4 indicators of future high-cost patients

Cost history is the most predictive indicator of future high-cost patients, according to an analysis from the Society of Actuaries.

For the analysis, researchers examined Health Care Cost Institute claims data for about 47 million Aetna, Humana and UnitedHealthcare members annually from 2009-15.

Five findings:

1. Member cost history is the largest predictor of a high-cost individual. Considering cost history, if the member was high cost the previous year — meaning the individual had at least $100,000 in total claims — they were more likely to be high cost again. Researchers said the effect on the likelihood of an individual being high cost climbs as the dollar amount of total claims increases.

2. Age was also an indicator of high-cost patients, with older members being more likely to be high cost.

3. Researchers said gender had a "relatively small" effect on the likelihood of a member being high cost. However, women are generally less likely than men to be high cost.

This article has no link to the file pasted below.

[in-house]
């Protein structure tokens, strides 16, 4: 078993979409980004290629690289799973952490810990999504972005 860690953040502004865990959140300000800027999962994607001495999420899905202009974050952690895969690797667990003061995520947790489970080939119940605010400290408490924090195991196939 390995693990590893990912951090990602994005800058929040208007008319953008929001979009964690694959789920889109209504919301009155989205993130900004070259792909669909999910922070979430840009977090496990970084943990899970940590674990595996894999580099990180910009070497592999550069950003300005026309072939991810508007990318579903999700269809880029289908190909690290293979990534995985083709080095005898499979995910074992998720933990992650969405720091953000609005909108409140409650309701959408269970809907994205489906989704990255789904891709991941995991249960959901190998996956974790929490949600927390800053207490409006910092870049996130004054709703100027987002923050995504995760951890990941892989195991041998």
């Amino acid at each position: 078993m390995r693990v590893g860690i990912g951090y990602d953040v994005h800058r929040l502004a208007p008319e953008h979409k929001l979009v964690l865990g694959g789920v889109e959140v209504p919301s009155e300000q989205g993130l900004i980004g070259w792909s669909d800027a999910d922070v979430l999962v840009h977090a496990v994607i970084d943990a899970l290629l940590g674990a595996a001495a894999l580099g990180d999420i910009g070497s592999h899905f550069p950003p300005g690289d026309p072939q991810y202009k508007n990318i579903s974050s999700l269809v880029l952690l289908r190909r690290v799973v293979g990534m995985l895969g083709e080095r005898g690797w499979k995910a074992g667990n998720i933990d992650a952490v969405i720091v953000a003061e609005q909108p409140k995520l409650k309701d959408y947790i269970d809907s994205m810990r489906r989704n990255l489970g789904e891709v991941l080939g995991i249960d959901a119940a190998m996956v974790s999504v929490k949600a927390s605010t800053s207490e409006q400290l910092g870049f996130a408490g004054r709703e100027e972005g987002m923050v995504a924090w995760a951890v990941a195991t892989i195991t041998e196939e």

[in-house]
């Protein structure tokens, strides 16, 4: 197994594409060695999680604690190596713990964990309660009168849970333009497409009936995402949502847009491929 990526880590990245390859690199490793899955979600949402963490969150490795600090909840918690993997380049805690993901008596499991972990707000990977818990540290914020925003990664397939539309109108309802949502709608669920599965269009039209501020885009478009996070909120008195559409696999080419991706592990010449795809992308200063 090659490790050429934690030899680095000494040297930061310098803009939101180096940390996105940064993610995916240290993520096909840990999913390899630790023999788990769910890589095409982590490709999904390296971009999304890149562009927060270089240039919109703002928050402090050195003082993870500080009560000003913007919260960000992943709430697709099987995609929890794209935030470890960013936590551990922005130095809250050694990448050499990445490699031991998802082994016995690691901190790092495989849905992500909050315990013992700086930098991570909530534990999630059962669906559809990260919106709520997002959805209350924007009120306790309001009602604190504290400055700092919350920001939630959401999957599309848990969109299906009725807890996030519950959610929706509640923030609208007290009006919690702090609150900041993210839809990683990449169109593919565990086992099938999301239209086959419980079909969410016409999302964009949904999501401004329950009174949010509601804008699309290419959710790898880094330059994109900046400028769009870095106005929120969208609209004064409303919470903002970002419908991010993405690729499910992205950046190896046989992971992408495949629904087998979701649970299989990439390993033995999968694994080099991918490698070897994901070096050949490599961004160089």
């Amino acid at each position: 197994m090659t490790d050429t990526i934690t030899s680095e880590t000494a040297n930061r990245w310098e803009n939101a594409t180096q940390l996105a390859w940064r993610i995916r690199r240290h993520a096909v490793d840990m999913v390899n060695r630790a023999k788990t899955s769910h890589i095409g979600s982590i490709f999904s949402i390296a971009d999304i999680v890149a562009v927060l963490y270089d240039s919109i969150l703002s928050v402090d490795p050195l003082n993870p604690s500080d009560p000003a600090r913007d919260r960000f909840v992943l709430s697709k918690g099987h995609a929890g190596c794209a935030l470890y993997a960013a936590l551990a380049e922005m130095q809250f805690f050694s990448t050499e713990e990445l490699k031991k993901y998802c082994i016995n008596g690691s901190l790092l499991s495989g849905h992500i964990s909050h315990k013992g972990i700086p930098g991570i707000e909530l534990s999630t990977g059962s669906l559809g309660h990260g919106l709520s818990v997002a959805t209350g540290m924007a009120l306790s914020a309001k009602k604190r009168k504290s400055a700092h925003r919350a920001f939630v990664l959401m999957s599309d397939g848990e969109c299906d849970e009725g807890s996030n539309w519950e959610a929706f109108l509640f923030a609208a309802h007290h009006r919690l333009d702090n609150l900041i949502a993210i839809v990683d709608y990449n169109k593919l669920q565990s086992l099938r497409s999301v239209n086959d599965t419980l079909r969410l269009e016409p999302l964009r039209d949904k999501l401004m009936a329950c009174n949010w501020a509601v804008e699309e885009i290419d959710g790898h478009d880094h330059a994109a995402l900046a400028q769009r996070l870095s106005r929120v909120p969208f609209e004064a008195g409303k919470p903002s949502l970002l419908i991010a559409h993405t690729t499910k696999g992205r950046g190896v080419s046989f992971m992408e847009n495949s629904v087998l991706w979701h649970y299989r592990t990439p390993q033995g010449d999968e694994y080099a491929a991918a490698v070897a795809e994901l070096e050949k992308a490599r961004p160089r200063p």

4. The effect of prescription drug coverage on the likelihood of a member being high cost is also described as "relatively small," but the analysis found members with this coverage are more likely to have higher claims.

5. Members with $1 million or more in annual claims are an exception to the trends around indicators of high-cost patients. Researchers said this is because "there tends to be more uncertainty with costs at this level."

Read more about the analysis here.


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